My 4-year-old son hasn’t yet stopped “making the apple come up” on our copy of Matthew Silverman’s new book, whose cover features a sliding Home Run Apple turning framed photos of Seaver, Kranepool, Stengel and Kingman into portraits of Gooden, Hernandez, Piazza and Wright.
So if you’re the kind of person who judges a book by its cover, then by all means go out today and get yourself a copy of New York Mets: 50 Amazing Seasons. That the inside of this book is even better is still a secret to my boy, but one I hope will reveal itself to him over many summers to come.
In perusing this book, a comprehensive, heavily illustrated, factoid-laden, coffee-table team history, I was reminded of my own youth and Donald Konig’s hardcover commemorating the Mets’ 25th anniversary. I received that book as a Christmas gift in 1986, and if you asked me then I’d have told you it was as solid a team history and as valuable a keepsake as existed in all of Metland. I can tell you today that without minimizing the hours of discovery and pleasure Honig’s book provided, Silverman’s history is not only twice as long but many times better as a story, chronicle and archive.
Silverman, who you might recall as a co-author of the Mets by the Numbers book, is a swell and generous guy and an animal when it comes to writing about the Mets. I don’t know how he does it, but this book is distinct from the half-dozen other Mets projects he’s tackled including MBTN,Mets Essential, 100 Things Mets Fans Need to Know and Do Before they Die, Total Mets, Tartar Control Mets and Raspberry Mets. I may have made a few of those up but wouldn’t be surprised to learn he’s working on them. This book is simply divided into five chapters, one for each decade of Metsdom, and has a picture or four on every page — good photos, and not just the mugshots populating Honig’s Quarter-century tome. Photos include memorabilia ranging from scorecard covers to buttons to ticket stubs to beer coasters. It all says Mets in one way or another.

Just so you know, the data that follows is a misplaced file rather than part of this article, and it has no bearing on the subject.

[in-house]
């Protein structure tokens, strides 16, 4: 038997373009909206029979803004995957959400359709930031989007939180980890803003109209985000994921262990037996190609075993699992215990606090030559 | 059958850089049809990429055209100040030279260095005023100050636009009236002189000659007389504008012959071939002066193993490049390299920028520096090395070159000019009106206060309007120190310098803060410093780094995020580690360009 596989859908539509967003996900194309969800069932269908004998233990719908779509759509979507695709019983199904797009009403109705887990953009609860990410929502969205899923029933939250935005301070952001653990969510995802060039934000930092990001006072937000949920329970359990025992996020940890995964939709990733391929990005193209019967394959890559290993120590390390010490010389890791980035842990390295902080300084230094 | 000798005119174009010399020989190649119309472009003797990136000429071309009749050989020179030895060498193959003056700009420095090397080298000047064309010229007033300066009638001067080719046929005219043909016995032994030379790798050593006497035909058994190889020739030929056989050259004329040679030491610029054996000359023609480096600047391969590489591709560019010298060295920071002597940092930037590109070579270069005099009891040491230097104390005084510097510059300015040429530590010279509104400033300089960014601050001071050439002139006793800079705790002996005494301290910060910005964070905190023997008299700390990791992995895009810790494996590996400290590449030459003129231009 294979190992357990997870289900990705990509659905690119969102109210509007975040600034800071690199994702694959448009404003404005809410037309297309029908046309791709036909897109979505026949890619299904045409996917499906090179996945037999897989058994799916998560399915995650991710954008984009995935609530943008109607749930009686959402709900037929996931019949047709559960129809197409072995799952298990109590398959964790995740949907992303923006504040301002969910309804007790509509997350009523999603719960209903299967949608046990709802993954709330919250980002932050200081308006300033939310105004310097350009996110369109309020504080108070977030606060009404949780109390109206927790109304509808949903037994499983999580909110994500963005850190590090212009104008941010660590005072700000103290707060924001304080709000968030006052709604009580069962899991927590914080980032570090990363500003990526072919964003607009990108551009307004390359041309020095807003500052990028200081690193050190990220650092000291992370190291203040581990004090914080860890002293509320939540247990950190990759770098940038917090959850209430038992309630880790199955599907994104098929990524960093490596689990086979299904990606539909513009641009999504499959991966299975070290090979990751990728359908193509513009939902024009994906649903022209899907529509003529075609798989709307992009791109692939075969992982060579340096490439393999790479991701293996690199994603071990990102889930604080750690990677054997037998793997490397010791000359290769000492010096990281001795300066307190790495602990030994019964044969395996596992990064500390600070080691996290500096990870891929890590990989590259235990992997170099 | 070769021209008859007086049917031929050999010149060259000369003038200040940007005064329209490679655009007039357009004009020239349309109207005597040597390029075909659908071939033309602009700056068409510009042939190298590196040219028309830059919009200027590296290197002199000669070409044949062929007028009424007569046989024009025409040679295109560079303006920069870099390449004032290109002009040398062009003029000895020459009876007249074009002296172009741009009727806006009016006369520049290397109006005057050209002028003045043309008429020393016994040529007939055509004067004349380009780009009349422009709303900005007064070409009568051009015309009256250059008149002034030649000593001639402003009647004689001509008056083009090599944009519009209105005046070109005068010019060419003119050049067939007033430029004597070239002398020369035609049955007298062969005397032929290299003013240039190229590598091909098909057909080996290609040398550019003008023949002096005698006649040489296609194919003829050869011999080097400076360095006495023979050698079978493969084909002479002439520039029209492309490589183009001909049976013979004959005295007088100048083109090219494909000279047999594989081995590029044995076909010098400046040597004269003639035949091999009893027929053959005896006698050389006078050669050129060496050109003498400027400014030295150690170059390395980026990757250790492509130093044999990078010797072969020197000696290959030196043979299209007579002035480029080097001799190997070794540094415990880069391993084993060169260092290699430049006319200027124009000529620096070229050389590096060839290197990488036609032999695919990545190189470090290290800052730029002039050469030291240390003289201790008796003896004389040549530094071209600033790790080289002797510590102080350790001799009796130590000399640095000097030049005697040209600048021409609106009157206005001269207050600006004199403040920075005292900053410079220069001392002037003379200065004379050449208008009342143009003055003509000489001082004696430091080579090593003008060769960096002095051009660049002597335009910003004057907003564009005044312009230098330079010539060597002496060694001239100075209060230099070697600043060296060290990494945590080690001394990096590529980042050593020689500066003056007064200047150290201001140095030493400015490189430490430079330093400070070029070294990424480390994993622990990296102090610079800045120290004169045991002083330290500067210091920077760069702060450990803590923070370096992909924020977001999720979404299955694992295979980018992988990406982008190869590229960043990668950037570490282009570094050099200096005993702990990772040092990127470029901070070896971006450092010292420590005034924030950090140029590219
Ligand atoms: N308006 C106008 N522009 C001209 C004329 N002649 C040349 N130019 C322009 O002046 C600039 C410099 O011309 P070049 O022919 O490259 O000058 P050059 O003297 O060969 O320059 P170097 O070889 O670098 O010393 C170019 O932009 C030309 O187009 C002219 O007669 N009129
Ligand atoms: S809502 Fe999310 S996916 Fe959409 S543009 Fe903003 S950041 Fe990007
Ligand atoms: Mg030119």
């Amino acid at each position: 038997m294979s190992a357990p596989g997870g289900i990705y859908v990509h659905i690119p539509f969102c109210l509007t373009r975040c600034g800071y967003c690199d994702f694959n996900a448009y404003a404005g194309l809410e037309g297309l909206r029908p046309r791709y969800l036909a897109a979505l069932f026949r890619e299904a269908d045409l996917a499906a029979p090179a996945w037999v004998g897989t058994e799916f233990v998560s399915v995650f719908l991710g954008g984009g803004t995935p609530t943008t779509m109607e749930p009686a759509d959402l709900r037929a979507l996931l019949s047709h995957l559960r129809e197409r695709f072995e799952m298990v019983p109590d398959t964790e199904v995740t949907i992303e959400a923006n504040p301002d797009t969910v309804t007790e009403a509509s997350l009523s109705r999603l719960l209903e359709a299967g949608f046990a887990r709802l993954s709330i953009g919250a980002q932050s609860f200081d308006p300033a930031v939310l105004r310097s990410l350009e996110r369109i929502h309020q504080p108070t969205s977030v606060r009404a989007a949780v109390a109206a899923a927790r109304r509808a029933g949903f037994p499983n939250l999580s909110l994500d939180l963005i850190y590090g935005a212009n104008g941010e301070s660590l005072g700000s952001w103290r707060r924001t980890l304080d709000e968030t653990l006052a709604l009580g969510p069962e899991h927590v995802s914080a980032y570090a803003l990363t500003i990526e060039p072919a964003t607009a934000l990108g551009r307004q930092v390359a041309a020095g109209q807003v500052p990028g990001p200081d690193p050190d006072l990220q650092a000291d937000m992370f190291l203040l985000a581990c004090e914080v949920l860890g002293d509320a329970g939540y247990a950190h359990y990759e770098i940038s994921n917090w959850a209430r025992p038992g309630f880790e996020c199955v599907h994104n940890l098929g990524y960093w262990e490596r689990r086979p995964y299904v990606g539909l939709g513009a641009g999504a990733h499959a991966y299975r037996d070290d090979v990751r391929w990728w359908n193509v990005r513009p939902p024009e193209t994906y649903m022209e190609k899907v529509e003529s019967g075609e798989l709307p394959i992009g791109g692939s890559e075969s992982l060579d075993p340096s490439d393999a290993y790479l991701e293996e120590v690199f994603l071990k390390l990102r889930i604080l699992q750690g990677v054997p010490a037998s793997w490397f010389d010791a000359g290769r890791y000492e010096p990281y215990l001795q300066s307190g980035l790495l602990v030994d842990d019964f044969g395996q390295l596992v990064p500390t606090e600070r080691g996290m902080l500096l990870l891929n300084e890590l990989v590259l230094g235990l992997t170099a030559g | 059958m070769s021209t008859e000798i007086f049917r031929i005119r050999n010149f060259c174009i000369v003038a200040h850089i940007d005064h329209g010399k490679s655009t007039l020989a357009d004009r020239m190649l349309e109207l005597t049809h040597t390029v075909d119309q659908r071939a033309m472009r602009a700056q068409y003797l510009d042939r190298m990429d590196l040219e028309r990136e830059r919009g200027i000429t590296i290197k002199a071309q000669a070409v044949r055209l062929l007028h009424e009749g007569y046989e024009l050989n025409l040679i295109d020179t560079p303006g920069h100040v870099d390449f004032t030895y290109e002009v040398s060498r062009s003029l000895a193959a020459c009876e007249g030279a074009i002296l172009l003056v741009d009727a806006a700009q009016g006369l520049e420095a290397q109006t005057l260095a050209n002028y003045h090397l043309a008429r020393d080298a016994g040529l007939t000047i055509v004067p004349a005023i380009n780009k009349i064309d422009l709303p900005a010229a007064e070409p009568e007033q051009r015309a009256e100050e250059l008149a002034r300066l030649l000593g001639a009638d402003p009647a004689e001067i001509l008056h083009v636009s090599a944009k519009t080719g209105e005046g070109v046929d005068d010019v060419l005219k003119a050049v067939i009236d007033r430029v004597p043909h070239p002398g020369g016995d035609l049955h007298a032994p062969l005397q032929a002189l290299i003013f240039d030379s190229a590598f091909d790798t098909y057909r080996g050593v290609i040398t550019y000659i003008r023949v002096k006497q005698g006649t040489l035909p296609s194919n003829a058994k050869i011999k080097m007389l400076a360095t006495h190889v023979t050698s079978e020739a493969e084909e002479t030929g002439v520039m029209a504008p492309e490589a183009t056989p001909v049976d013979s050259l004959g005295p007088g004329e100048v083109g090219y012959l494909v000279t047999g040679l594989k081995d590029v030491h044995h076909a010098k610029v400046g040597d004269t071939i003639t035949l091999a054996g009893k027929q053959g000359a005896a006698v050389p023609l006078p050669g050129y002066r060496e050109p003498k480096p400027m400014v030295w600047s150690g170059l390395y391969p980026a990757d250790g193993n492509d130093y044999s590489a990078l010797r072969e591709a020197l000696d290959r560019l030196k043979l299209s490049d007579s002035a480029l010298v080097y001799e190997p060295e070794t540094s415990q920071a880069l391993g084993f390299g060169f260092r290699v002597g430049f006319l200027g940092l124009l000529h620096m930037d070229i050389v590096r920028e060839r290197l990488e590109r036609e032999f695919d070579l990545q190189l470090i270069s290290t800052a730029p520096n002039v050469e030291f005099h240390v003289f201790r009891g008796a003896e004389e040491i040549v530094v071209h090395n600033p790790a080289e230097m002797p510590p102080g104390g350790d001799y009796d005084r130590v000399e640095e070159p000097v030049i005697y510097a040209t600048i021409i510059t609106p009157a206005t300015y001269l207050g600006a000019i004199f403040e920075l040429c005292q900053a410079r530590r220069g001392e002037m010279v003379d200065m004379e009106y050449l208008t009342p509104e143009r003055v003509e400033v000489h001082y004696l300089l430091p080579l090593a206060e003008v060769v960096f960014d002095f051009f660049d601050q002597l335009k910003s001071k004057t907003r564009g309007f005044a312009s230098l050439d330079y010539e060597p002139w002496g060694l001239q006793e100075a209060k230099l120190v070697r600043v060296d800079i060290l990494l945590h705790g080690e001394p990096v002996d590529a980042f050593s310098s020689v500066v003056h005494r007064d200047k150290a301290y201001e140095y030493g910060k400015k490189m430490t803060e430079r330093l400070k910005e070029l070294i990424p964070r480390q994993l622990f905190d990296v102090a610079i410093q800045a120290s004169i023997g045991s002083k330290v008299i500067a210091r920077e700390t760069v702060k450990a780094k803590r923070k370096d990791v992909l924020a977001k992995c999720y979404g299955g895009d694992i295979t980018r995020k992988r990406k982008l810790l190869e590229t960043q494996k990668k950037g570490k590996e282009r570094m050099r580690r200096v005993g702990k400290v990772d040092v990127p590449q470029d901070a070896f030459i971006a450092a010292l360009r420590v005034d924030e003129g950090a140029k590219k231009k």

Silverman’s a good writer. He’s economical and deft with transitions, helping 50 seasons (many themselves forgettable) breeze by cohesively. Mountains of sidebars liven it up, some offering summaries, others key boxscores. Brief bios of the Top 50 Mets (Al Weis? Really?) are peppered throughout. These Top 50 bios include images created so as to recall a mashup of Topps baseball cards of 1973 and 1974, and while I like that idea I don’t much like the execution. That’s a small complaint in an otherwise very satisfying team history that kids big and little will surely treasure.